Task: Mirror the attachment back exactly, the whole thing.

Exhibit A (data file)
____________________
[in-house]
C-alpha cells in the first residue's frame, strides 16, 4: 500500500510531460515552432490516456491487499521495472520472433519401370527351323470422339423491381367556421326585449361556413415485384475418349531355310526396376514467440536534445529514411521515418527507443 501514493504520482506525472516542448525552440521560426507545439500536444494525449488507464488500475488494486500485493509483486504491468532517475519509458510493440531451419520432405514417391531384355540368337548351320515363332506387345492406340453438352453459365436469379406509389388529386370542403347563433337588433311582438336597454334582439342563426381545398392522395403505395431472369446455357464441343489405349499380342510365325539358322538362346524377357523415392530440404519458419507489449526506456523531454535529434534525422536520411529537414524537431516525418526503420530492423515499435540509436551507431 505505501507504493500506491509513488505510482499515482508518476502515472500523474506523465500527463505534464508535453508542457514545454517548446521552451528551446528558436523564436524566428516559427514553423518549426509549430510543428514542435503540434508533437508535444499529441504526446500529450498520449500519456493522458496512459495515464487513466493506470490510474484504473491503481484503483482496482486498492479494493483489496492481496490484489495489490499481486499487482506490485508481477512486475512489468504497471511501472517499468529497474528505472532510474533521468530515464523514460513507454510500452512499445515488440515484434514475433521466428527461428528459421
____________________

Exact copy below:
[in-house]
C-alpha cells in the first residue's frame, strides 16, 4: 500500500510531460515552432490516456491487499521495472520472433519401370527351323470422339423491381367556421326585449361556413415485384475418349531355310526396376514467440536534445529514411521515418527507443 501514493504520482506525472516542448525552440521560426507545439500536444494525449488507464488500475488494486500485493509483486504491468532517475519509458510493440531451419520432405514417391531384355540368337548351320515363332506387345492406340453438352453459365436469379406509389388529386370542403347563433337588433311582438336597454334582439342563426381545398392522395403505395431472369446455357464441343489405349499380342510365325539358322538362346524377357523415392530440404519458419507489449526506456523531454535529434534525422536520411529537414524537431516525418526503420530492423515499435540509436551507431 505505501507504493500506491509513488505510482499515482508518476502515472500523474506523465500527463505534464508535453508542457514545454517548446521552451528551446528558436523564436524566428516559427514553423518549426509549430510543428514542435503540434508533437508535444499529441504526446500529450498520449500519456493522458496512459495515464487513466493506470490510474484504473491503481484503483482496482486498492479494493483489496492481496490484489495489490499481486499487482506490485508481477512486475512489468504497471511501472517499468529497474528505472532510474533521468530515464523514460513507454510500452512499445515488440515484434514475433521466428527461428528459421